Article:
Modder Andy Rawson needed an easy way to find air leaks in his 100-year-old house in order to improve its energy efficiency. Not wanting to spend thousands of dollars on a thermal imaging camera, he decided to go the DIY route. He built a box containing a 64-zone temperature sensor, and managed to connect the device to his iPhone via the dock. By overlaying the temperature data onto the iPhone’s camera display, the $150 attachment instantly turns the iPhone into a cheap thermal imaging camera. Read more…
Self-described creative technologist Thiago Avancini hacked this Atari 2600 joystick into a shutter release cable — complete with an autofocus control for his Canon T2i. The controller is considerably larger than the average cable release or remote control, but it’s a pretty nifty. Avancini has more photos of the contraption on his site, but so far, no DIY instructions.
Ken Rockwell posted some links to photos of a Canon AE-1 Program Digital a couple days ago, and photo-enthusiasts around the web have been discussing whether or not it’s a real camera.
From the photos and videos showing the camera, it’s pretty clear that it’s fake, and that someone with a lot of time on their hands hollowed out a Canon AE-1 Program camera and lens, put in a PowerShot SD 870 IS, and got the thing working.
It’s pretty amazing that the AE-1 was modified so that all of the controls on the PowerShot are still accessible. Here’s a video posted to YouTube showing that the camera actually works:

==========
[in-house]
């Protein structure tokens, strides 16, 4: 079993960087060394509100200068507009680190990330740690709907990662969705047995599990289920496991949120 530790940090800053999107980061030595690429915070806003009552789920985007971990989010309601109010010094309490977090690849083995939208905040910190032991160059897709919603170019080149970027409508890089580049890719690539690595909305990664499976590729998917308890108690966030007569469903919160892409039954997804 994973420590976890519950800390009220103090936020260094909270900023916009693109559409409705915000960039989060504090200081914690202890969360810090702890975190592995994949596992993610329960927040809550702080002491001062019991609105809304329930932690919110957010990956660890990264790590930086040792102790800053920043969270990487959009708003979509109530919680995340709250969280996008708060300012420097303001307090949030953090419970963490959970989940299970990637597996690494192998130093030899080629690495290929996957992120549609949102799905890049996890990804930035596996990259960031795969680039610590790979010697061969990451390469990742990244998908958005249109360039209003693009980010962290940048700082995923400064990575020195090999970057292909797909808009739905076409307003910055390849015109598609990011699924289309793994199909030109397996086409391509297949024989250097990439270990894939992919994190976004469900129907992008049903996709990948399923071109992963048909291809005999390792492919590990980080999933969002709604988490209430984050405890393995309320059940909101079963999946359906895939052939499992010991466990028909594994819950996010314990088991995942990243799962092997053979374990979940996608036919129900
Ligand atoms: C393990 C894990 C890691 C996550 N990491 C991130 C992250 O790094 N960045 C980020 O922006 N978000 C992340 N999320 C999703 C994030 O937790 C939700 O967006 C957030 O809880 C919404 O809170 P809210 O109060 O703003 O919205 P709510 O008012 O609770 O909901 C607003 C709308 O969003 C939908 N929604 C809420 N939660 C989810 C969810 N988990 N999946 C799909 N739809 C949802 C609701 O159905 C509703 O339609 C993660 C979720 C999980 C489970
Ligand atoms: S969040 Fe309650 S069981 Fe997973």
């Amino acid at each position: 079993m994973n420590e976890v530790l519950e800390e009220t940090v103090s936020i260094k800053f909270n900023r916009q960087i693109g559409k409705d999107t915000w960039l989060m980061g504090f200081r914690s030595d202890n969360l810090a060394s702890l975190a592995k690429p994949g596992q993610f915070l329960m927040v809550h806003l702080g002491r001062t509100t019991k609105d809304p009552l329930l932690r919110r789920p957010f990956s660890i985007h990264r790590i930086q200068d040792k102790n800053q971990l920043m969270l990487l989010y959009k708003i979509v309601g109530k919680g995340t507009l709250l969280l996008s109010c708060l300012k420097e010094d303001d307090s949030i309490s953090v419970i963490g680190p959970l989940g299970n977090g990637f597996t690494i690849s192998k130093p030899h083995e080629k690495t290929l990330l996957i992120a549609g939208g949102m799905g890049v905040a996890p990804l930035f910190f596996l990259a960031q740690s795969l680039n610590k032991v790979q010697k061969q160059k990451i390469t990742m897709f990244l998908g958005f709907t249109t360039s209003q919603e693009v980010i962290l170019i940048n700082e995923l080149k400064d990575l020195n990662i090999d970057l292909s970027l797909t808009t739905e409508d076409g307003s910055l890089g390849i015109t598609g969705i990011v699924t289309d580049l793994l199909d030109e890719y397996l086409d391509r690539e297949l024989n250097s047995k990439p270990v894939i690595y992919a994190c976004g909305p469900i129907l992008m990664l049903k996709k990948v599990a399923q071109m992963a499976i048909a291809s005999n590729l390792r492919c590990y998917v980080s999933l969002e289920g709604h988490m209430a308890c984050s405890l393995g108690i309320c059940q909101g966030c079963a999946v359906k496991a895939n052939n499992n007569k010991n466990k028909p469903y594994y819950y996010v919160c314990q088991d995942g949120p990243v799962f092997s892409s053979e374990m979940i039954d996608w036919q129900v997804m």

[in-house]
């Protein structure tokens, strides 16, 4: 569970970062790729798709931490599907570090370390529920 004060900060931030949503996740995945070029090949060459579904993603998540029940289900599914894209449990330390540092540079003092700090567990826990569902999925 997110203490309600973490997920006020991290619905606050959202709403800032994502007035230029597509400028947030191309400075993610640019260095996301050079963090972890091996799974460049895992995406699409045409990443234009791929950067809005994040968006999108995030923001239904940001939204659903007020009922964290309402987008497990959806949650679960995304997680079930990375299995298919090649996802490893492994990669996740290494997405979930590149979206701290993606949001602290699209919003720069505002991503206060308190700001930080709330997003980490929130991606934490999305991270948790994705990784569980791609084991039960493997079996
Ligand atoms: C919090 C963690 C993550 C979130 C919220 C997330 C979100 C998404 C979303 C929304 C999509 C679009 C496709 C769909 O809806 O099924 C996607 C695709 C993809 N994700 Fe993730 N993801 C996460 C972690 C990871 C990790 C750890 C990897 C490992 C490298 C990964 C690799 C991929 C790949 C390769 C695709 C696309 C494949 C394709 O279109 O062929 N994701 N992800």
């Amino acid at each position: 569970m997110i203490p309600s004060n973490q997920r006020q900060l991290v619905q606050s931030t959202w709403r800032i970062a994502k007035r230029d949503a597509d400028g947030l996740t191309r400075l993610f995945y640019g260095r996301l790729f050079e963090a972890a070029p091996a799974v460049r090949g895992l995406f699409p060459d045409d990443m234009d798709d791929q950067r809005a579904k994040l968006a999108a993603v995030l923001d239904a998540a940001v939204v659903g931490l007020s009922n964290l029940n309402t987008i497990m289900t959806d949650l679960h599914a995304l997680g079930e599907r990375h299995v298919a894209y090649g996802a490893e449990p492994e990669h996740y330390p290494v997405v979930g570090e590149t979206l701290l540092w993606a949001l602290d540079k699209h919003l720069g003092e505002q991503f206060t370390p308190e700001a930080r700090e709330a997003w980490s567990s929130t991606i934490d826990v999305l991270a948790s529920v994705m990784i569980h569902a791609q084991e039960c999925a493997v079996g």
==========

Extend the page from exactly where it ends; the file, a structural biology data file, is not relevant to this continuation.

There’s also a separate video on YouTube with a few more still photographs of the mod. Addition photographs posted by Rockwell are here, here, and here.
Anyone know how they were able to get an “AE-1 Program Digital” logo on the point-and-shoot?
Hong Kong photographer Lok Cheung found that manual focusing his Olympus E-P1 Micro Four Thirds camera was a pain because it lacked an electronic viewfinder (EVF). He then discovered that attaching a Rollei TLR viewfinder to the camera provided a makeshift EVF:
The result is really good. Although the LCD on E-P1 is not in very high resolution and you can see every single pixels with the Rollei viewfinder, manual focus is almost as fast as you can get on a true manual camera, and the viewfinder is almost directly behind the lens which even closer to SLRs and rangefinder.
LCD viewfinder attachments already exist for DSLR systems, and help make focusing easier and more precise by magnifying the LCD screen and blocking out sunlight. Using a film viewfinder to do this for an Olympus E-P1 is pretty clever.